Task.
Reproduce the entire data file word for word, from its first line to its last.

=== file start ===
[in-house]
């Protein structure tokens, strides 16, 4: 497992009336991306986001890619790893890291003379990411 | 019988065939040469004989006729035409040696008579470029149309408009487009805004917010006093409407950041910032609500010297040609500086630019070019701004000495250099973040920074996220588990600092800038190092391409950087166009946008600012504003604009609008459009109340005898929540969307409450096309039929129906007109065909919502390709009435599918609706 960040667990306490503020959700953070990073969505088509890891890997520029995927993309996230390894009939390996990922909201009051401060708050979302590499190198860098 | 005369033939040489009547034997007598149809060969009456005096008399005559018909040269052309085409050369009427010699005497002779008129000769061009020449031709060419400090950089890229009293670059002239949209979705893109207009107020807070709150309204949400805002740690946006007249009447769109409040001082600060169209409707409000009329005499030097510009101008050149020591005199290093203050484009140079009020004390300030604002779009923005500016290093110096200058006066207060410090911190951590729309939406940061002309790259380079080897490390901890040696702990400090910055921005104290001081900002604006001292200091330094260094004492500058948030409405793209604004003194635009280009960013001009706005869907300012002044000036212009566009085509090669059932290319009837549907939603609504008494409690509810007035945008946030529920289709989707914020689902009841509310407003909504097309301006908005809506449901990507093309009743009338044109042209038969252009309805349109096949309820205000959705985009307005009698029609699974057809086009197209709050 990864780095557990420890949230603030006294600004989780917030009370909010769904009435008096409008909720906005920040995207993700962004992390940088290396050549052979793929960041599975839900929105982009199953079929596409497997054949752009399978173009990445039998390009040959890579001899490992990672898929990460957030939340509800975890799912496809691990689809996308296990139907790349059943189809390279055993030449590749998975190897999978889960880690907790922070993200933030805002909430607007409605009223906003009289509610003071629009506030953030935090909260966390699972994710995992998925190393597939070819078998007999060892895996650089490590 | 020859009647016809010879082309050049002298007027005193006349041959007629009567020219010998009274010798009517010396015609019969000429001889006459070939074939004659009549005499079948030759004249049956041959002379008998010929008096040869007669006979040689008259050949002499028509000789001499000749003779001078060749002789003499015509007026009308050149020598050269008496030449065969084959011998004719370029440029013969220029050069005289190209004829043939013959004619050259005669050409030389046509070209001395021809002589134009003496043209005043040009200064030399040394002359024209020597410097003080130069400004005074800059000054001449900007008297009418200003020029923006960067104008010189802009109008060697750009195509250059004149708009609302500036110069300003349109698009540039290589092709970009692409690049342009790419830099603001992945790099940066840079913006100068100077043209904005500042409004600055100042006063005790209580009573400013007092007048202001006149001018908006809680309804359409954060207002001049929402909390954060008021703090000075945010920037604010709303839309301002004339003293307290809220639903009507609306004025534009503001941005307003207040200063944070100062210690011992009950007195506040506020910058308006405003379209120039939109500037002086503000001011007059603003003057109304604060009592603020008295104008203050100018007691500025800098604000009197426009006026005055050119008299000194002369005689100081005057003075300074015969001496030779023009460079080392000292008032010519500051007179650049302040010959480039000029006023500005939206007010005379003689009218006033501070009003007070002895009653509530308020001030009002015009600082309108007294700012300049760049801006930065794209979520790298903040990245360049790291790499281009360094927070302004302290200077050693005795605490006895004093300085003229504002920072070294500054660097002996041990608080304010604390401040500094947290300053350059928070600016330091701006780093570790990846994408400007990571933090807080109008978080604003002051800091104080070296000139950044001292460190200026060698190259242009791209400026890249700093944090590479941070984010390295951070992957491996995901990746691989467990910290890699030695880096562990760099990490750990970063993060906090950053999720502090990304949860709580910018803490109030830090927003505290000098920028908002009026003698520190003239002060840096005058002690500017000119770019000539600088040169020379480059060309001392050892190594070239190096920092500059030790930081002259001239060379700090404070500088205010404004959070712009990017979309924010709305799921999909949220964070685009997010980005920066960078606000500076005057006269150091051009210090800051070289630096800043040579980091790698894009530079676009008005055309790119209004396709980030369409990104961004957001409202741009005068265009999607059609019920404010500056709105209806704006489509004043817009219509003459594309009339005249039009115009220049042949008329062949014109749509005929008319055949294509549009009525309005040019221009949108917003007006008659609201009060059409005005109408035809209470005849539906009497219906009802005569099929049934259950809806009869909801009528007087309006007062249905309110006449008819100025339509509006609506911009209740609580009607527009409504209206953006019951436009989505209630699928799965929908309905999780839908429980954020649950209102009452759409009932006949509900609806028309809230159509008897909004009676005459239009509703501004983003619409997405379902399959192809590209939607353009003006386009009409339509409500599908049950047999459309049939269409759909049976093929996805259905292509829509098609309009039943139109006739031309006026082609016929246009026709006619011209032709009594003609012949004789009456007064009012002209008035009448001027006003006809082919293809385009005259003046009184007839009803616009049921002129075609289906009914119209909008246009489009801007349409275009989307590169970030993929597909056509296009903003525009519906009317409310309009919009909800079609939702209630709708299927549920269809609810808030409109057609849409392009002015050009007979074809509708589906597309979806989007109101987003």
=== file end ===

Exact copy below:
[in-house]
């Protein structure tokens, strides 16, 4: 497992009336991306986001890619790893890291003379990411 | 019988065939040469004989006729035409040696008579470029149309408009487009805004917010006093409407950041910032609500010297040609500086630019070019701004000495250099973040920074996220588990600092800038190092391409950087166009946008600012504003604009609008459009109340005898929540969307409450096309039929129906007109065909919502390709009435599918609706 960040667990306490503020959700953070990073969505088509890891890997520029995927993309996230390894009939390996990922909201009051401060708050979302590499190198860098 | 005369033939040489009547034997007598149809060969009456005096008399005559018909040269052309085409050369009427010699005497002779008129000769061009020449031709060419400090950089890229009293670059002239949209979705893109207009107020807070709150309204949400805002740690946006007249009447769109409040001082600060169209409707409000009329005499030097510009101008050149020591005199290093203050484009140079009020004390300030604002779009923005500016290093110096200058006066207060410090911190951590729309939406940061002309790259380079080897490390901890040696702990400090910055921005104290001081900002604006001292200091330094260094004492500058948030409405793209604004003194635009280009960013001009706005869907300012002044000036212009566009085509090669059932290319009837549907939603609504008494409690509810007035945008946030529920289709989707914020689902009841509310407003909504097309301006908005809506449901990507093309009743009338044109042209038969252009309805349109096949309820205000959705985009307005009698029609699974057809086009197209709050 990864780095557990420890949230603030006294600004989780917030009370909010769904009435008096409008909720906005920040995207993700962004992390940088290396050549052979793929960041599975839900929105982009199953079929596409497997054949752009399978173009990445039998390009040959890579001899490992990672898929990460957030939340509800975890799912496809691990689809996308296990139907790349059943189809390279055993030449590749998975190897999978889960880690907790922070993200933030805002909430607007409605009223906003009289509610003071629009506030953030935090909260966390699972994710995992998925190393597939070819078998007999060892895996650089490590 | 020859009647016809010879082309050049002298007027005193006349041959007629009567020219010998009274010798009517010396015609019969000429001889006459070939074939004659009549005499079948030759004249049956041959002379008998010929008096040869007669006979040689008259050949002499028509000789001499000749003779001078060749002789003499015509007026009308050149020598050269008496030449065969084959011998004719370029440029013969220029050069005289190209004829043939013959004619050259005669050409030389046509070209001395021809002589134009003496043209005043040009200064030399040394002359024209020597410097003080130069400004005074800059000054001449900007008297009418200003020029923006960067104008010189802009109008060697750009195509250059004149708009609302500036110069300003349109698009540039290589092709970009692409690049342009790419830099603001992945790099940066840079913006100068100077043209904005500042409004600055100042006063005790209580009573400013007092007048202001006149001018908006809680309804359409954060207002001049929402909390954060008021703090000075945010920037604010709303839309301002004339003293307290809220639903009507609306004025534009503001941005307003207040200063944070100062210690011992009950007195506040506020910058308006405003379209120039939109500037002086503000001011007059603003003057109304604060009592603020008295104008203050100018007691500025800098604000009197426009006026005055050119008299000194002369005689100081005057003075300074015969001496030779023009460079080392000292008032010519500051007179650049302040010959480039000029006023500005939206007010005379003689009218006033501070009003007070002895009653509530308020001030009002015009600082309108007294700012300049760049801006930065794209979520790298903040990245360049790291790499281009360094927070302004302290200077050693005795605490006895004093300085003229504002920072070294500054660097002996041990608080304010604390401040500094947290300053350059928070600016330091701006780093570790990846994408400007990571933090807080109008978080604003002051800091104080070296000139950044001292460190200026060698190259242009791209400026890249700093944090590479941070984010390295951070992957491996995901990746691989467990910290890699030695880096562990760099990490750990970063993060906090950053999720502090990304949860709580910018803490109030830090927003505290000098920028908002009026003698520190003239002060840096005058002690500017000119770019000539600088040169020379480059060309001392050892190594070239190096920092500059030790930081002259001239060379700090404070500088205010404004959070712009990017979309924010709305799921999909949220964070685009997010980005920066960078606000500076005057006269150091051009210090800051070289630096800043040579980091790698894009530079676009008005055309790119209004396709980030369409990104961004957001409202741009005068265009999607059609019920404010500056709105209806704006489509004043817009219509003459594309009339005249039009115009220049042949008329062949014109749509005929008319055949294509549009009525309005040019221009949108917003007006008659609201009060059409005005109408035809209470005849539906009497219906009802005569099929049934259950809806009869909801009528007087309006007062249905309110006449008819100025339509509006609506911009209740609580009607527009409504209206953006019951436009989505209630699928799965929908309905999780839908429980954020649950209102009452759409009932006949509900609806028309809230159509008897909004009676005459239009509703501004983003619409997405379902399959192809590209939607353009003006386009009409339509409500599908049950047999459309049939269409759909049976093929996805259905292509829509098609309009039943139109006739031309006026082609016929246009026709006619011209032709009594003609012949004789009456007064009012002209008035009448001027006003006809082919293809385009005259003046009184007839009803616009049921002129075609289906009914119209909008246009489009801007349409275009989307590169970030993929597909056509296009903003525009519906009317409310309009919009909800079609939702209630709708299927549920269809609810808030409109057609849409392009002015050009007979074809509708589906597309979806989007109101987003």